The co-founder of Digix, a company that uses blockchain to tokenize physical gold, expects stocks and gold to trade higher in the weeks ahead.
Election indecision pushed the gold price higher on Thursday (November 5) morning, with votes in key battleground states still being tallied.
An upward trend for the yellow metal set in late Wednesday (November 4) following a price dip to US$1,893 per ounce. In after-market trading a push past US$1,900 began after the morning bell.
By 11:20 a.m. EST on Thursday, the yellow metal had climbed to US$1,952.30, a six week high. That’s a trend Shaun Djie, COO of Digix, expects to continue.
“We’ve already seen some kind of volatility over the last 48 hours since election night,” he said in a late Wednesday interview. “We’ll definitely see a lot more volatility when the results are actually announced.”
The co-founder of Digix — a company that uses blockchain to tokenize physical gold — pointed out that the uncertainty seen since the polls closed on Tuesday (November 3) could last much longer.
US President Donald Trump has already filed several lawsuits in various states related to ballot counting, opening the door for a challenged election.
“I do think gold will likely see a lot more volatility in the next couple of days, or even the next 24 hours from now,” said Djie. He went on to note that gold’s use as a barometer of the risk-off environment will ultimately allow the metal to move higher.
“Investors who don’t want to take risks in the market, they go into assets like gold,” he said. “Gold’s probably trending in a very stable level at about US$1,900 … right now.”
While increased volatility from delayed election results will be a short-term catalyst for the gold price, the larger and possibly more significant factor will be how much stimulus is released and when.
“The stimulus will also create a rally (in) the stock market as people are viewing it as extra capital for retail investors to pump into the stock market, trying to make an extra buck,” said the COO. “So gold itself is naturally always a very priced-in asset.”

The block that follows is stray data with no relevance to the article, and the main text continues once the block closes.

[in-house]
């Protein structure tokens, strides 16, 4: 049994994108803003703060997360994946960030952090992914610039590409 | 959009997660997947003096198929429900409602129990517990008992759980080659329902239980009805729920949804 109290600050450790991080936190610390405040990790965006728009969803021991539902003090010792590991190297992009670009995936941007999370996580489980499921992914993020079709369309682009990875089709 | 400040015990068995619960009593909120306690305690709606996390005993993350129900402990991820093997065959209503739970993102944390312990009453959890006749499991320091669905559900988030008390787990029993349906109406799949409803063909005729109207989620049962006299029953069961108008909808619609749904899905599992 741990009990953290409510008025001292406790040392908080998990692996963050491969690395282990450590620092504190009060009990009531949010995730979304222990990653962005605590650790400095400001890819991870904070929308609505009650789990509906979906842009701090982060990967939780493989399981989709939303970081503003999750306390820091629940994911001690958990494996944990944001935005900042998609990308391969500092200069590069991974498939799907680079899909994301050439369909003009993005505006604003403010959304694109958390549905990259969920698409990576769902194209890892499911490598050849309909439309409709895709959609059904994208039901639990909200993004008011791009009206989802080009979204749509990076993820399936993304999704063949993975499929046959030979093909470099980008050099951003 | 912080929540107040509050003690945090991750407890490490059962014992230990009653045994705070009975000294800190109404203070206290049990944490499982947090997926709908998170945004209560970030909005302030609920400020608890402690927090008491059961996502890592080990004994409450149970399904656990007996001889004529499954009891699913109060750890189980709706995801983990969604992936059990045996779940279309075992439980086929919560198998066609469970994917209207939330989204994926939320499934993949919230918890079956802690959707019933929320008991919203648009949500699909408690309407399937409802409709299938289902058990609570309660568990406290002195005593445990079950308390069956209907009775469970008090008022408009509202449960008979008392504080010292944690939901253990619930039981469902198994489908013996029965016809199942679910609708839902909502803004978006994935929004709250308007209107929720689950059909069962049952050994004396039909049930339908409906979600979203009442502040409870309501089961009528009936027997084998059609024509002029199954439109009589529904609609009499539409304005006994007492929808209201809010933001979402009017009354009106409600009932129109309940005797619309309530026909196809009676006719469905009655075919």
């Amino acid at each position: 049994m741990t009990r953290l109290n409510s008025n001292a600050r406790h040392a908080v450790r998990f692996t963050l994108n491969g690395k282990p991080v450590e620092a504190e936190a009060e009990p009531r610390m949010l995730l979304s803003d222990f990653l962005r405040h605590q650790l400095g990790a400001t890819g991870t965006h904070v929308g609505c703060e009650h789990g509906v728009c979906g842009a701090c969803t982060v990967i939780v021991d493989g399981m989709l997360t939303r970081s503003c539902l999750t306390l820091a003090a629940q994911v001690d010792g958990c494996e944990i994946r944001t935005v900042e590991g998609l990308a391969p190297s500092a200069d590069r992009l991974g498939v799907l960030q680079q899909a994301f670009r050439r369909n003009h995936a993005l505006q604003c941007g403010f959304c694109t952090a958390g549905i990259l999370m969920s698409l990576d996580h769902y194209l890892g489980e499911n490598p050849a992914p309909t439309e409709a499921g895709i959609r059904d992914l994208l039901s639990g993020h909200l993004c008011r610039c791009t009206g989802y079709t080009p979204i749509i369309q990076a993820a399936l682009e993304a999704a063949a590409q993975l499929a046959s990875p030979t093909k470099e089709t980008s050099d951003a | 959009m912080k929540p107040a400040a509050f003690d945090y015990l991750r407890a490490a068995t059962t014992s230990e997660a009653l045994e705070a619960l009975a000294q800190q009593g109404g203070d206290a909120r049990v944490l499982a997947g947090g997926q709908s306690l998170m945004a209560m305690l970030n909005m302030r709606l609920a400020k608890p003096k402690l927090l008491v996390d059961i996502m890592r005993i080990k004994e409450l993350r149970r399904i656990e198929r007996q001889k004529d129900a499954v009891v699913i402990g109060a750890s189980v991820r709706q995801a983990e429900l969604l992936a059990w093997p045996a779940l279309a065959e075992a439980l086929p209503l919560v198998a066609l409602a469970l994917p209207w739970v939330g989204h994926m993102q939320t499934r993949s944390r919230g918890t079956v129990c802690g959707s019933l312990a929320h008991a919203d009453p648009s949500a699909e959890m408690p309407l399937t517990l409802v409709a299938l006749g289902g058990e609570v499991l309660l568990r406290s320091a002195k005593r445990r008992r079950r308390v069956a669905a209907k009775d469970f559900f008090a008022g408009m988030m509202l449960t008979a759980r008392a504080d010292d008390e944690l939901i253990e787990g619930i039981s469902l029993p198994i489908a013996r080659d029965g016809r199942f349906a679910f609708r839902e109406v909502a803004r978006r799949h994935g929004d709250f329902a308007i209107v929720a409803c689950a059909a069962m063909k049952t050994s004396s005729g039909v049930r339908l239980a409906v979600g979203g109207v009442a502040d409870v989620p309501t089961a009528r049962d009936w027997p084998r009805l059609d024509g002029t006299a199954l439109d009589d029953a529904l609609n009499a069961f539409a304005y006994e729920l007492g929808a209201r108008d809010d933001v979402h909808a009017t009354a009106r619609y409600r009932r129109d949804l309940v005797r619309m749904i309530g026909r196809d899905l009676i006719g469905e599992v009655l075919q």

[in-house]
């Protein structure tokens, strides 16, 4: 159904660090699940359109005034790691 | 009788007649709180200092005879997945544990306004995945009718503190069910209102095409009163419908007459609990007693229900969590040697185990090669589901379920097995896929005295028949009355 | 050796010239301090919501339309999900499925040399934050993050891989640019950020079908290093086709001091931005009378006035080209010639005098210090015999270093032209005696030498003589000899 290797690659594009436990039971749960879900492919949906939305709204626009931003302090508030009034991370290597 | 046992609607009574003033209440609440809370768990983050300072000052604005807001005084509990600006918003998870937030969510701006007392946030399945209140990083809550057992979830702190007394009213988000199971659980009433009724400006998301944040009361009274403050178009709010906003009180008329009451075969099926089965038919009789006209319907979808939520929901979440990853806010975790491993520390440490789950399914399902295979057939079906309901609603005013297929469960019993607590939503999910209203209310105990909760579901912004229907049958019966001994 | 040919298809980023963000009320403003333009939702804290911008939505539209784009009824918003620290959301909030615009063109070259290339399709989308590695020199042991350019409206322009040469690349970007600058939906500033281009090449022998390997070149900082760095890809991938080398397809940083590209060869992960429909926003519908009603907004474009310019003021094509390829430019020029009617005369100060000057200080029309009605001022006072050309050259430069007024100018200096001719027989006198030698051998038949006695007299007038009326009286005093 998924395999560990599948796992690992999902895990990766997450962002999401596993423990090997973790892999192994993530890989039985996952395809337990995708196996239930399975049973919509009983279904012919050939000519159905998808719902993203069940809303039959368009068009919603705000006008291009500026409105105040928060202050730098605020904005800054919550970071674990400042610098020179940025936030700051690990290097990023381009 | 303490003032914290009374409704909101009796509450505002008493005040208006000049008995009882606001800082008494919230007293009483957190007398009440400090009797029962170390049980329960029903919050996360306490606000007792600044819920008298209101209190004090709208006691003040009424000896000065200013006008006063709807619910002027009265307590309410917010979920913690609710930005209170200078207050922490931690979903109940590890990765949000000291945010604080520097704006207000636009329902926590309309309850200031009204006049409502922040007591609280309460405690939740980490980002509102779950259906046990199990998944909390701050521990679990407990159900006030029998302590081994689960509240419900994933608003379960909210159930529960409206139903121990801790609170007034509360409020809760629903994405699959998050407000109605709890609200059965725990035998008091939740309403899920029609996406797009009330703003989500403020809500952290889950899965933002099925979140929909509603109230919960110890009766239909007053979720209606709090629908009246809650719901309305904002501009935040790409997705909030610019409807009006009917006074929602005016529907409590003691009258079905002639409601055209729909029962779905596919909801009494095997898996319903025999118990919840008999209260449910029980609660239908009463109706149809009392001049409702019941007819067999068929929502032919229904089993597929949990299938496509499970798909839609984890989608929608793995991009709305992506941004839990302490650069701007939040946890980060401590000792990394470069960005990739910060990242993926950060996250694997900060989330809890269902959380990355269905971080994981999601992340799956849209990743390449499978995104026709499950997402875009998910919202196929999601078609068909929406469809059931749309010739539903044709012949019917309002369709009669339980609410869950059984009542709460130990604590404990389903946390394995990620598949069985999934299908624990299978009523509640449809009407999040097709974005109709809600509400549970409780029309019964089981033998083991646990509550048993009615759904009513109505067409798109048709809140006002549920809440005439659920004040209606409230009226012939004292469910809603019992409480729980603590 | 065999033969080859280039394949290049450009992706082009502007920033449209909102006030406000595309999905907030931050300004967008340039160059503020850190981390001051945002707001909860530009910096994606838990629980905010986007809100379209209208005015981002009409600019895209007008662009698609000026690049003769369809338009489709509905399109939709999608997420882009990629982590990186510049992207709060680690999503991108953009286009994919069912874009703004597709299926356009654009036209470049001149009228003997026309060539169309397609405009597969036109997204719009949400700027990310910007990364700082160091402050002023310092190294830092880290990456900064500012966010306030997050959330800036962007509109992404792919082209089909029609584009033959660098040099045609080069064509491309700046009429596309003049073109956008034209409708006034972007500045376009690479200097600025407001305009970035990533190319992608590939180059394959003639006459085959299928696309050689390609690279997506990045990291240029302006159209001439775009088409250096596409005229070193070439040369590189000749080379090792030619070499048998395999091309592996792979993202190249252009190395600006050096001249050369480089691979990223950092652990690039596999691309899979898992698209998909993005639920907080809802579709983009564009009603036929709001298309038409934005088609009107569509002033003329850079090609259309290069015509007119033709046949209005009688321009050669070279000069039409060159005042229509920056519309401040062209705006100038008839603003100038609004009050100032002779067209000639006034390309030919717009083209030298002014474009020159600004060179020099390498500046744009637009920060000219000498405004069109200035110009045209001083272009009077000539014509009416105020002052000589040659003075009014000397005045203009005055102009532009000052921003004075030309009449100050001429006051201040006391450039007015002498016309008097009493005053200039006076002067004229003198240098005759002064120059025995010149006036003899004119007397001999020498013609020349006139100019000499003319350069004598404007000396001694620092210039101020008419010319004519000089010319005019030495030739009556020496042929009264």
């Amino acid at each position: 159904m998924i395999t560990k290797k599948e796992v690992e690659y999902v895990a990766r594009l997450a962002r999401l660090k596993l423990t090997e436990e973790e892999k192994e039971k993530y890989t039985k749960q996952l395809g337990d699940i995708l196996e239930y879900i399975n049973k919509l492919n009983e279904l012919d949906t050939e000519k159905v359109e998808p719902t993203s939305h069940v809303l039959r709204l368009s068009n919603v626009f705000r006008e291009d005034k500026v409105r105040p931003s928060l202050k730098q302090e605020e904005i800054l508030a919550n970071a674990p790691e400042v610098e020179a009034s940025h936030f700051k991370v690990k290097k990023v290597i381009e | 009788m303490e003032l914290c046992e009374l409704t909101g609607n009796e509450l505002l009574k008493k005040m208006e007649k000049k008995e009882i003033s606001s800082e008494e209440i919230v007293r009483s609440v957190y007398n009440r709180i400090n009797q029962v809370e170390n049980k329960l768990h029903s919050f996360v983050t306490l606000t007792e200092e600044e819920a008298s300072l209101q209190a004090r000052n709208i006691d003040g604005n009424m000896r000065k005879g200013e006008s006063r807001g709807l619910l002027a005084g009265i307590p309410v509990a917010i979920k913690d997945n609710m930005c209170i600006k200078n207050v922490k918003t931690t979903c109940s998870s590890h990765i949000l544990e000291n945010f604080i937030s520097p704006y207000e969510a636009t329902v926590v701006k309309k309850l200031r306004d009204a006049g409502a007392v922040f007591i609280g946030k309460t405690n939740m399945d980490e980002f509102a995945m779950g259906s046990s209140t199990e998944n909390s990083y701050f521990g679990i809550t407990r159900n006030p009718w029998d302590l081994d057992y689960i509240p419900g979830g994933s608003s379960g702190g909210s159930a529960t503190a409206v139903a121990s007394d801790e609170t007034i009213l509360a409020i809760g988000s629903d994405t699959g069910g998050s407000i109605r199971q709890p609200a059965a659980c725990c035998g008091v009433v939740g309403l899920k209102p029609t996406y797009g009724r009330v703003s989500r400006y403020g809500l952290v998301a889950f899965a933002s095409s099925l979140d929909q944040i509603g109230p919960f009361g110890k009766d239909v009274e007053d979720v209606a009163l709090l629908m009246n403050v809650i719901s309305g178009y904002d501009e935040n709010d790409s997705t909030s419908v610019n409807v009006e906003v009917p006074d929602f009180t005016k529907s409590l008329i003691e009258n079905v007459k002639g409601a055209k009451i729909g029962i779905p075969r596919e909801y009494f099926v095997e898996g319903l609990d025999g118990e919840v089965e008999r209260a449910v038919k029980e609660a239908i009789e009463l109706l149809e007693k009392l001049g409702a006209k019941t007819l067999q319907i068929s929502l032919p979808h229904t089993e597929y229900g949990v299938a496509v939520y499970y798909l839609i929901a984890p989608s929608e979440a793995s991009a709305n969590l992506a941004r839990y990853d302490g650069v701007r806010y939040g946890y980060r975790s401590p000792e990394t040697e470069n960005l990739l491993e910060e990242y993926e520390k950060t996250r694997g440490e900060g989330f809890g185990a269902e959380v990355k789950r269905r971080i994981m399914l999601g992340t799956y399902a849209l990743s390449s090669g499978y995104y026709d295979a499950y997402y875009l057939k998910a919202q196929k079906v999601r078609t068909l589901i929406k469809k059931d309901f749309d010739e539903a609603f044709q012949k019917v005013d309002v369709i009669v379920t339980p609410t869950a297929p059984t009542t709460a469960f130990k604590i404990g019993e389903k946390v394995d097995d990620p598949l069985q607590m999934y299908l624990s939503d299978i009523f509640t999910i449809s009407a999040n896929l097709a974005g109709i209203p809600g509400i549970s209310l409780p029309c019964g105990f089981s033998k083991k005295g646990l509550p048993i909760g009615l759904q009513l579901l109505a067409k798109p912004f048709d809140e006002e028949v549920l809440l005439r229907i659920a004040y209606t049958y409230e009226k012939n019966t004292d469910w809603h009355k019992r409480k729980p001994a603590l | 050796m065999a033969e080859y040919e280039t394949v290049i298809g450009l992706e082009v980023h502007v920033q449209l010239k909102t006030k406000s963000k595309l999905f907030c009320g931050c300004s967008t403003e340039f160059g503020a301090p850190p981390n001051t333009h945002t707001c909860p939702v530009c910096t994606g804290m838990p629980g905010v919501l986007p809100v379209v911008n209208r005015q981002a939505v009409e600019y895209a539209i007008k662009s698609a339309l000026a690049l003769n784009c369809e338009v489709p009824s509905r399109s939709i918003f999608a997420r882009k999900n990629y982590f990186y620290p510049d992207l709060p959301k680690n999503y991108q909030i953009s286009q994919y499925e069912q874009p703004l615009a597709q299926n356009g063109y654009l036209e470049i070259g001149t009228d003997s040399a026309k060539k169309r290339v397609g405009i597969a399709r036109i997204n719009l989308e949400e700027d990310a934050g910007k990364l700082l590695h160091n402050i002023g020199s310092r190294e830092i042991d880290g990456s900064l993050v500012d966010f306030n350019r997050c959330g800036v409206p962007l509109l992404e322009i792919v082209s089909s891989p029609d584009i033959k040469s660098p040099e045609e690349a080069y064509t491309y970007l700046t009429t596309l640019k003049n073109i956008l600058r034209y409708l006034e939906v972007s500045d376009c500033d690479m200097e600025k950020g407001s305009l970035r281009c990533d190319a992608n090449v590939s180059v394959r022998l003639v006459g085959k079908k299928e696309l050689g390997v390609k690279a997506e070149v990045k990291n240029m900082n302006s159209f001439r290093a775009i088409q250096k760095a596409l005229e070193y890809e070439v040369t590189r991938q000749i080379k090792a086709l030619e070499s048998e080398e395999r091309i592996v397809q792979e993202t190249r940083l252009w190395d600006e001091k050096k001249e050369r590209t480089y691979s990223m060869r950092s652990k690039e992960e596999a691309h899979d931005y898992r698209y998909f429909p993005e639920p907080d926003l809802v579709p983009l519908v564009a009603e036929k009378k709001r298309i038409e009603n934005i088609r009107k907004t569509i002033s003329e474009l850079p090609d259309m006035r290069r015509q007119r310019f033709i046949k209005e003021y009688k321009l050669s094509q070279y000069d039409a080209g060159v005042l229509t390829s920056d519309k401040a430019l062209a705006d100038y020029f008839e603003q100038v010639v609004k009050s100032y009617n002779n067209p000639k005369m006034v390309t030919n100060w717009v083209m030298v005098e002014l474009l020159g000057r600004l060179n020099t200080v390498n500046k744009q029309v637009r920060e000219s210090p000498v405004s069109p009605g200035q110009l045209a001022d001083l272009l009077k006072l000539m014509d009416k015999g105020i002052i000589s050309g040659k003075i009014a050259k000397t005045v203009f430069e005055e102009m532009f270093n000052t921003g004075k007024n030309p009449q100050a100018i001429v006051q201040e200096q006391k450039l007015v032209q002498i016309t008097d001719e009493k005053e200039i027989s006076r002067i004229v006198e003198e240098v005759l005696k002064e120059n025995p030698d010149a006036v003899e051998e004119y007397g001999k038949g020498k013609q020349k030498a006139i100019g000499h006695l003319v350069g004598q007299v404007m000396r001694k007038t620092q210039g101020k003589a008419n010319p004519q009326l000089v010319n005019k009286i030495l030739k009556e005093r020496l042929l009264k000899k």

According to Djie, the gold market’s steady two decade uptick is indicative of the ballooning international money supply. This is likely to be compounded by more US stimulus.
“Gold has been trending upwards, not because the world is getting riskier or more dangerous, but rather (due to) the fact that there’s so much money supply in the system today. Gold has to be priced at a particular level given the level of inflation that we’re seeing in a lot of economies out there,” said Djie.
The continued devaluing of the US currency will be an unavoidable by-product of another round of money printing. The weakening of the greenback also makes holding US debt less attractive.
Japan and China are the two largest holders of US treasuries, with the latter estimated to hold US$1,074 billion as of June 2020. As Djie noted, both nations “have recently been scaling down on their positions.”
He expects the US dollar’s descent to continue for the remainder of 2020.
“The US dollar itself will likely be a lot weaker towards the end of the year or even early next year, when the new stimulus is out,” said Djie. “So I would expect the US dollar to trade a lot lower, stocks to trade higher and gold a bit higher.”
US and European market reactions to a second COVID-19 wave, together with flu season, will be another catalyst to a higher gold price.
Contested election results, looming stimulus and a lack of a vaccine heading into North American winter “will likely trigger a lot of fear in the market at the start of 2021.”
These factors could move gold in to the US$2,100 range, added Djie, and the yellow metal has the potential to move as high as US$2,400 in the next 12 to 18 months. Gold’s push to US$2,400 would be facilitated by a trade deficit, as well as a debt crisis in developed countries.
On the flip side, the Digix co-founder sees a huge upside swing for markets when a vaccine allows airlines and the hospitality sector to regain normalcy.
“I feel like the entire world’s economy rebound will be one of the biggest we’ve ever seen in the entire history of stock markets,” he said.
“There is a huge upside in terms of market recovery, which may not be a good thing for gold, but it’s yet to be seen when and how this will happen.”
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Securities Disclosure: I, Georgia Williams, hold no direct investment interest in any company mentioned in this article.
Editorial Disclosure: The Investing News Network does not guarantee the accuracy or thoroughness of the information reported in the interviews it conducts. The opinions expressed in these interviews do not reflect the opinions of the Investing News Network and do not constitute investment advice. All readers are encouraged to perform their own due diligence.